How to Save Even MORE on Hotel Rooms

(Guest Post by Jacob)

During the past few years, the topic of ‘hotels’ has been discussed several times on Budgets Are Sexy. First, J asked whether or not he’d be able to live in a hotel and provided several pros and cons of this type of living. Then, Fabulously Broke chimed in with a great guest post on her actual experiences living in a hotel, and how it fits her lifestyle as a freelance consultant, only to be outdone by a 71-year old describing why he feels hotel living is better than a nursing home (J$: True story! It’s an awesome read :)). Needless to say, there has been some interesting discussions!

As such, I thought it might be useful for everyone if I shared a strategy I have been using to land killer deals on quality hotel rooms. This strategy involves a combination of using both the Priceline Negotiator “Name Your Price” tool, and Hotwire.

How Do Priceline “Name Your Price” and Hotwire Work?

I realize that many of you reading this have most likely already used Priceline or Hotwire (or both), and therefore are very familiar with how they work and the functionality offered. However, I wanted to briefly review them for a bit to ensure that everyone is indeed on the same page.

At a high level, Priceline’s Name Your Price tool and the Hotwire site connects hotel room finders with nightly rates that are deeply discounted from the normal rates published by the same hotels. Hotwire/Priceline is able to offer these cheaper rates because these hotels contract the two companies to fill hotel vacancies that would otherwise go unsold. The benefit of obtaining these rates, however, can come at a cost – depending on how specific your preferences for hotels are.

In order to take advantage of these discount sites’ rates, you are only allowed to specify the following preferences:

  • The geographical area where you want to stay. A metropolitan area is usually separated into different sections that are about 5 miles in diameter. You must choose one or more of these for where you want your hotel to be located. (Hint: By expanding the geographical search area, you can often find even better discounts off the hotel rooms)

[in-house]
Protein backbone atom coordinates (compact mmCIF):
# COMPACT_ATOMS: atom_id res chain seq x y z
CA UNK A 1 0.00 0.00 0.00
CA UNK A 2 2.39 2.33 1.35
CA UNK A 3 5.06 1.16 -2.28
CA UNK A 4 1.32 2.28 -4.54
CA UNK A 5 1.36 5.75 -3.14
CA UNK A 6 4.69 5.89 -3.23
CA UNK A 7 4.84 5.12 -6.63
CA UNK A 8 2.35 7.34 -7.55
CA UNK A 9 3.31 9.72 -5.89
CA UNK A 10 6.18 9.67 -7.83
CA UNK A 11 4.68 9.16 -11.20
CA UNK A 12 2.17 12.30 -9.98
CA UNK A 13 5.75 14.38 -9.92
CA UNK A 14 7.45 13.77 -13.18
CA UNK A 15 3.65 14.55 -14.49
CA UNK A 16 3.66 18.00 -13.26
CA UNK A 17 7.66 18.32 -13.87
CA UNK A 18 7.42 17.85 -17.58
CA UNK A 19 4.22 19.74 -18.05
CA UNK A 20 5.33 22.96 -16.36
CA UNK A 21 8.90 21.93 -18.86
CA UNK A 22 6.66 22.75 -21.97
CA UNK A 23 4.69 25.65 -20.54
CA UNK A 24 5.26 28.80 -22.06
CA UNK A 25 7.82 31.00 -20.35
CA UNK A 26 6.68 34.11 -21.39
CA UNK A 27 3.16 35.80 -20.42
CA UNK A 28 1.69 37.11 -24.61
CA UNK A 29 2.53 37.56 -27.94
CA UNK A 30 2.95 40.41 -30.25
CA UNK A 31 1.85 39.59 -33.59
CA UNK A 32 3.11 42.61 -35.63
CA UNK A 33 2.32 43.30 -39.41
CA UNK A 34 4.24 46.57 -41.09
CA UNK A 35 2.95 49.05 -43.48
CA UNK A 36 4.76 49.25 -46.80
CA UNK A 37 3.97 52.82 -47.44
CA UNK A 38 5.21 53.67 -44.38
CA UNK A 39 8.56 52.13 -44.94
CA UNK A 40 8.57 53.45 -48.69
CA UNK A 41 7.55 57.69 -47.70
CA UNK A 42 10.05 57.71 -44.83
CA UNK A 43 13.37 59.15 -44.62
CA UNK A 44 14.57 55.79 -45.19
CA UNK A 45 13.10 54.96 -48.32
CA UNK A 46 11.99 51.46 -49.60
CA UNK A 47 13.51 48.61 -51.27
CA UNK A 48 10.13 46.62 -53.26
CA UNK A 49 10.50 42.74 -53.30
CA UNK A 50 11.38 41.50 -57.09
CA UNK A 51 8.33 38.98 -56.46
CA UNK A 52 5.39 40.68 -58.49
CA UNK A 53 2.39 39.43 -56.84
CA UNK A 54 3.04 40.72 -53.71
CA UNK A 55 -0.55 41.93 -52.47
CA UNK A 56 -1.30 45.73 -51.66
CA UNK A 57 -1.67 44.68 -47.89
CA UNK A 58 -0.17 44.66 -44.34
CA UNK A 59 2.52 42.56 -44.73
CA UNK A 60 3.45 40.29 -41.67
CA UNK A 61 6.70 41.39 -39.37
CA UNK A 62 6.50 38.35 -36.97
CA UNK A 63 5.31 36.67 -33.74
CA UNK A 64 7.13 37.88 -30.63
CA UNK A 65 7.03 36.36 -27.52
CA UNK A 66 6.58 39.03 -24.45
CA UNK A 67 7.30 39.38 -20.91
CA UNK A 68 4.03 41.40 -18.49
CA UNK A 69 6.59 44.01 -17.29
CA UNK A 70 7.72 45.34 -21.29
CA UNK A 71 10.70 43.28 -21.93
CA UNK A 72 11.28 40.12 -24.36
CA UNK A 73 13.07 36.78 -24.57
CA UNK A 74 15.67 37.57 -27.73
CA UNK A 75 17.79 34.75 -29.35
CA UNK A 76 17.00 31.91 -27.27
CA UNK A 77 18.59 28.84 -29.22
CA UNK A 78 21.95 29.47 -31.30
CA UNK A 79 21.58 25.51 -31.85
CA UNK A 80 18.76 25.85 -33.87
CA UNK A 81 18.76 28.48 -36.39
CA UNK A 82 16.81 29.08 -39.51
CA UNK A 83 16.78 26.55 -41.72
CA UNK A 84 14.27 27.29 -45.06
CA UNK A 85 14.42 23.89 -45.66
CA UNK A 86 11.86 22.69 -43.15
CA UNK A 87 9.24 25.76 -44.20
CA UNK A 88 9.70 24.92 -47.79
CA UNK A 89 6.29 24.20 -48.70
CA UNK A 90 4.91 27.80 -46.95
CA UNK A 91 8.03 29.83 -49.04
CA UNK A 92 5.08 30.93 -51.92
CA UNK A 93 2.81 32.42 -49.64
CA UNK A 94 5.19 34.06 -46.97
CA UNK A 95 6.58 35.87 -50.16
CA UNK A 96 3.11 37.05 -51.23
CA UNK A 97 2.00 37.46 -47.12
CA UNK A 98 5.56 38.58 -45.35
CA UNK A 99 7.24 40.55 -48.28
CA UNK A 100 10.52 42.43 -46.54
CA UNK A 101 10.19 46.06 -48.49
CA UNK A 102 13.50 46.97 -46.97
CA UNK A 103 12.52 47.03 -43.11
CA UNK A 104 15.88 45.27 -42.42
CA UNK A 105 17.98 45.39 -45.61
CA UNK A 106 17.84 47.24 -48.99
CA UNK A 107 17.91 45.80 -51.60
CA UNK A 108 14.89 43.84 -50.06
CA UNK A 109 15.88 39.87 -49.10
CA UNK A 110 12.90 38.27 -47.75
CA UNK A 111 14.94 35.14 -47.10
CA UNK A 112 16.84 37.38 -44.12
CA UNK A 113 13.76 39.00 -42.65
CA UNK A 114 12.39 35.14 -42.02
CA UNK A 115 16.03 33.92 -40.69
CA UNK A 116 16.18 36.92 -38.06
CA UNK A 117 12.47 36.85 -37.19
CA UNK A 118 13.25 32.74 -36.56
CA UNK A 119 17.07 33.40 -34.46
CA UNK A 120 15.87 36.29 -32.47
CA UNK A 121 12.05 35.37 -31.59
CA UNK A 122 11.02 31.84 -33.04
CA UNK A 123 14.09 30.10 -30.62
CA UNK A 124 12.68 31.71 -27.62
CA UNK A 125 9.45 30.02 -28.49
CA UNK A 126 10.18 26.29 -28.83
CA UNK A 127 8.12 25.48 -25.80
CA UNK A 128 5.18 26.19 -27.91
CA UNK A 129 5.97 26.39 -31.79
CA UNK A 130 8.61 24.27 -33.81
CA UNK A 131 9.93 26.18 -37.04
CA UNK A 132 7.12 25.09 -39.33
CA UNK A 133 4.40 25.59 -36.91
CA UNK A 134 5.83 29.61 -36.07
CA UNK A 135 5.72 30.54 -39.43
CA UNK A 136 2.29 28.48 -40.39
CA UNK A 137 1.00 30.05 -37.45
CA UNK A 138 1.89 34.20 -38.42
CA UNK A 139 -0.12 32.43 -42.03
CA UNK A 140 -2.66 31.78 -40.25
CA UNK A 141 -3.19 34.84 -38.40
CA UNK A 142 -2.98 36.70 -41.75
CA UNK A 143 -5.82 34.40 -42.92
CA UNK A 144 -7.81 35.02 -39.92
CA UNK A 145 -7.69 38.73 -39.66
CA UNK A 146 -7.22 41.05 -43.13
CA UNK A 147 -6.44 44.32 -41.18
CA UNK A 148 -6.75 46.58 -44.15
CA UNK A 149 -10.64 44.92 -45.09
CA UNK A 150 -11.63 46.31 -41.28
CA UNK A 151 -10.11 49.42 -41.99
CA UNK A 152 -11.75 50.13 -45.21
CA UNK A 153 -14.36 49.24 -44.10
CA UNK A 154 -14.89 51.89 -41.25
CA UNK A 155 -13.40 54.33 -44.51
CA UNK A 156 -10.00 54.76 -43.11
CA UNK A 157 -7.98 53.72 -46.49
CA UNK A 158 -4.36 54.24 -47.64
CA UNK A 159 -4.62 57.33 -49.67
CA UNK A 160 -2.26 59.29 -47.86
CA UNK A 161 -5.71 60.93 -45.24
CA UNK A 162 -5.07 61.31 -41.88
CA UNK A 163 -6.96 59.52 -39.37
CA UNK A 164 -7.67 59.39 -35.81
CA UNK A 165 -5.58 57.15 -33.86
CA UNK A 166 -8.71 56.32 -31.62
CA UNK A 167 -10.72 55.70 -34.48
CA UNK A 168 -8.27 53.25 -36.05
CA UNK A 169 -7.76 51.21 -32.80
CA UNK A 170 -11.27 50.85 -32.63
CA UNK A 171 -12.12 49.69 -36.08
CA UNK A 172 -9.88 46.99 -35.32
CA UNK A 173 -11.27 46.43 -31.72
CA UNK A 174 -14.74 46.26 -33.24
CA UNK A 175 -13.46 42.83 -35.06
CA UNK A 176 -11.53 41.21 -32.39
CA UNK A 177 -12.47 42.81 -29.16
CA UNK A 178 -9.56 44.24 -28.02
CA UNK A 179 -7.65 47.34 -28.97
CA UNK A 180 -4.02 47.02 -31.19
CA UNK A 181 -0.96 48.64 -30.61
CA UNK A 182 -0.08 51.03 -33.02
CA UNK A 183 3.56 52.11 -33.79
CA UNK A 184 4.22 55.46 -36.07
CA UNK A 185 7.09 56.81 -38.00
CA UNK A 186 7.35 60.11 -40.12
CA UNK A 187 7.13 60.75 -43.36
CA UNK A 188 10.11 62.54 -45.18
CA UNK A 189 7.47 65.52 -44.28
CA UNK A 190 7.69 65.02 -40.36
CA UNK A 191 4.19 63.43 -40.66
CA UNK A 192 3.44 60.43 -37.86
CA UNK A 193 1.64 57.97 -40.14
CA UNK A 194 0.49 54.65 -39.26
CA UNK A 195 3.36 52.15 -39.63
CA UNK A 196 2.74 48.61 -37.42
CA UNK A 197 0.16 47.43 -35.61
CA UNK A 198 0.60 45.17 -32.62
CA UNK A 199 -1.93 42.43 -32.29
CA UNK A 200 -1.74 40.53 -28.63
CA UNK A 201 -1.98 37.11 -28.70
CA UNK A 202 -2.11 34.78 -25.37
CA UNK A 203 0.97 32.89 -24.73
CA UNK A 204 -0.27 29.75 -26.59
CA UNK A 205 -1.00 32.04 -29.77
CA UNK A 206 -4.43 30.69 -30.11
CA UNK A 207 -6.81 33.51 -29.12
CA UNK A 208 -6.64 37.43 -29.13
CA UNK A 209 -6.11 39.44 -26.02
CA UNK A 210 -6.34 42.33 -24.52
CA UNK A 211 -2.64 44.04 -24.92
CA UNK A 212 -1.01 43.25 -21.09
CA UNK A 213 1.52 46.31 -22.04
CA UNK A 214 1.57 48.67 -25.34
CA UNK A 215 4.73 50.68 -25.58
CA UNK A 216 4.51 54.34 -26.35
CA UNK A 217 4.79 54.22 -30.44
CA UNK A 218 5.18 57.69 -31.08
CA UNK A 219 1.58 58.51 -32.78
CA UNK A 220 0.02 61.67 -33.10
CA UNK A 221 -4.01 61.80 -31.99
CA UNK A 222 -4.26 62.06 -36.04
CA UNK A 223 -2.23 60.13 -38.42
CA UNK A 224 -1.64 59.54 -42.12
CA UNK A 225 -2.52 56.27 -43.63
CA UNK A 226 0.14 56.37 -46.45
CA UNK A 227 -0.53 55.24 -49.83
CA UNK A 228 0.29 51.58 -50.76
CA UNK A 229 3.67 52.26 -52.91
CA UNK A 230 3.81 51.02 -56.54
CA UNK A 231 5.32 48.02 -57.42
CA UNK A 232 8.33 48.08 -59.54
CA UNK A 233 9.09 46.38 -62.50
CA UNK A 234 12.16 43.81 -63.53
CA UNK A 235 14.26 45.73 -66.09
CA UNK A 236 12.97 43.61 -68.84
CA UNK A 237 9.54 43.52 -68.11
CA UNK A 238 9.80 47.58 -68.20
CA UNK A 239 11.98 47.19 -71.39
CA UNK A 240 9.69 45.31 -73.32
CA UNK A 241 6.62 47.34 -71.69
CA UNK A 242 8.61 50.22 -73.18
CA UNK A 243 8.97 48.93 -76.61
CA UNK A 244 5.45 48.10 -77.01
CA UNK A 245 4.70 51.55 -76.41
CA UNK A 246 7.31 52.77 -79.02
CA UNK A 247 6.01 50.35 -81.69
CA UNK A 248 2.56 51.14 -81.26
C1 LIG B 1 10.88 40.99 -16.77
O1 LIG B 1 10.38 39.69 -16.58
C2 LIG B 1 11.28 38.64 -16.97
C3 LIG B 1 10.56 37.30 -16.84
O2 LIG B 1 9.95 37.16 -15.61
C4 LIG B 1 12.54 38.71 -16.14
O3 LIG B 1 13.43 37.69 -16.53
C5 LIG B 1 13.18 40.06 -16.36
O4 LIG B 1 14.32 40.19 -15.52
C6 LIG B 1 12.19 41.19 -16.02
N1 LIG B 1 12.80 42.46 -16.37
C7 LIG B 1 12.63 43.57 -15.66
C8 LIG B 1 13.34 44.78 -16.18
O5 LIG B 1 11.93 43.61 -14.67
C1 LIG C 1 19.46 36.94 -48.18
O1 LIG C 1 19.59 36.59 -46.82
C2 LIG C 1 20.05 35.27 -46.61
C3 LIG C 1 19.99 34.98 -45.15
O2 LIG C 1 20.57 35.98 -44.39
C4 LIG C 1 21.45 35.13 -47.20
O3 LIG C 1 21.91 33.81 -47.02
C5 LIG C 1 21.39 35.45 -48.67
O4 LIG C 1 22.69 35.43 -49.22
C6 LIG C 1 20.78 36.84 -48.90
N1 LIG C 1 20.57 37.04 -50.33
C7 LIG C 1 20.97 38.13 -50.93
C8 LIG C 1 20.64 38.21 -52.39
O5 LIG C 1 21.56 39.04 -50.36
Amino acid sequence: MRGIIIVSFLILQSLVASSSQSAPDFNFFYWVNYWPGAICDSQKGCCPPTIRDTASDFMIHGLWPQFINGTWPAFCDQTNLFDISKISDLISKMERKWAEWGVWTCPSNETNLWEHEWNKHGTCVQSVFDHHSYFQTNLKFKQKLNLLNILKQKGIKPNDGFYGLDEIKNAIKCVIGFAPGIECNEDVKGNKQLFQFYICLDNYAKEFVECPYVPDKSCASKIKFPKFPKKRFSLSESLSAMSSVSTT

• The star level of your hotel. This ranges from 1 star Economy class motels to 4-star Luxury hotels.
  • You cannot select the *specific hotel* you’d like to stay in.

My Strategy for Getting Even Better Deals with PriceLine and Hotwire:

As the name implies, Priceline’s Name Your Price tool gives you the option to actually specify the price you’d like to pay for a room. This is the main difference between Hotwire and the Priceline Negotiator. It’s a truly genius idea on their part, since it engages customers more and empowers them with the ability to receive lower prices than Hotwire. For this reason, I like to make my final deals with Priceline’s Name Your Price tool instead of Hotwire.

However, the biggest problem I had when originally using Priceline was deciding on *what* price to actually offer when choosing my hotel.

After electing a geographical sub-area, along with a hotel star class, Priceline then gives you the “median” retail price of the hotel rates in the specified category. Now maybe I’m just overly skeptical, but I personally don’t trust those quotes at all! I would much rather do my own research on what a good market price is, than take their word for it. Additionally, the whole point of using Priceline’s Negotiator tool is to get a deep discount to begin with, not pay retail price for a hotel room?

As such, I would often start out with a very low price and incrementally increase it as necessary. However, this ended up taking a lot of time and required me to input my credit card information again and again every time I had to increase the price (since Priceline rejects your offer if it is below their undisclosed required pricing minimums).

It soon became clear that a more reliable procedure was needed. After some trial and error, I came up with the below process that has worked incredibly well for me during this past year – maybe it will help you a lot too?

  1. Go to
  2. Enter your preferred hotel dates, star level, and geographic area in order to find out the price that Hotwire is offering the room you’re currently looking for.
  3. Next, go to Priceline’s Name Your Price Negotiator interface.
  4. Specify the same hotel dates, star level, and geographic area you input into Hotwire’s system.